The folks building the deepwater port in the island-prison are being charged with slave labor:
Prosecutors in Brazil have begun legal action against a leading construction company, Odebrecht, accusing it of maintaining 500 Brazilian workers in “slave-like conditions” in Angola, (yet another blighted land where Fidel and Che failed)
Prosecutors say Odebrecht committed “human trafficking” while transporting workers to a biofuel plant.
They are demanding 500m reais ($220m; £130m) in compensation for workers.
Odebrecht, which made out like gangbusters from its World Cup contracts, is one of the biggest contributors to Rousseff’s Worker’s Party, has 21 projects in Venezuela, where Alek Boyd notes Lula and Dilma intervened on Odebrecht’s behalf.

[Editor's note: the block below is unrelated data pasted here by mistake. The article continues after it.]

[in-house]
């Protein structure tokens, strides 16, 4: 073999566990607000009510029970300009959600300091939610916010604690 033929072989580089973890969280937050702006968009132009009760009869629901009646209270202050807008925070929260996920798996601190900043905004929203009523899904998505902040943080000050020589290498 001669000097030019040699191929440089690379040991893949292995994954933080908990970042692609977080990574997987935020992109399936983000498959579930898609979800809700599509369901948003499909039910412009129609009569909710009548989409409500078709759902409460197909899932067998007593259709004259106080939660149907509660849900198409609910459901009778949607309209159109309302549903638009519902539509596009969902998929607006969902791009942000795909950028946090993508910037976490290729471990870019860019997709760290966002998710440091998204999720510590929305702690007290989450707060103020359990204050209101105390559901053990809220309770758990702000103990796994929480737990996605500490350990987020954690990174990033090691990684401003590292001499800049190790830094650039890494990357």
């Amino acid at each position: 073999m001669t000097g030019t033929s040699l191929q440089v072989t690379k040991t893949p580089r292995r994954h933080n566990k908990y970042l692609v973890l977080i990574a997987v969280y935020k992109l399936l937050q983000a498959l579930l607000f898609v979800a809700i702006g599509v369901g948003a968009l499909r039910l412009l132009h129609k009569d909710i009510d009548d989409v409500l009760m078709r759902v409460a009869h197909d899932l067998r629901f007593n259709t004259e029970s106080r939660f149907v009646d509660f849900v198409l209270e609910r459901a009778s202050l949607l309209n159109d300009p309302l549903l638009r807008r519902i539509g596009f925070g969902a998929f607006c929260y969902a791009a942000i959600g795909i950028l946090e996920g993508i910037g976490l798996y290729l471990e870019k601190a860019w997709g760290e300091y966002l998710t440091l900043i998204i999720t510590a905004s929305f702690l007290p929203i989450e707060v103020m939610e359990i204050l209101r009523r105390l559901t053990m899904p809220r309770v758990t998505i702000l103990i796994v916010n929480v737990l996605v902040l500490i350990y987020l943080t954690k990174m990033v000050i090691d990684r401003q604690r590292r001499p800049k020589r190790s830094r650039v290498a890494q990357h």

Carlos Eire points out,
Twenty-first century slavery and twenty-first socialism are two sides of the same coin.
Every now and then, someone wakes up to this fact.
In the meantime, the Brazilian slave conglomerate of Odebrecht continues to prosper and grow.
Their deal for slave labor at the Castrogonian port of Mariel didn’t stop officials in South Florida from striking deals with them. Neither has Odebrecht’s latest deal for a sugar mill in Cienfuegos, Castrogonia, which will also employ slave labor.
Will a lawsuit against them in Brazil slow them down or stop them?
Take-away question: And why does Cuba need a deepwater port just now? Apparently it is “for larger ships passing through an expanded Panama Canal.” In which case, why would the so-called embargo make any difference?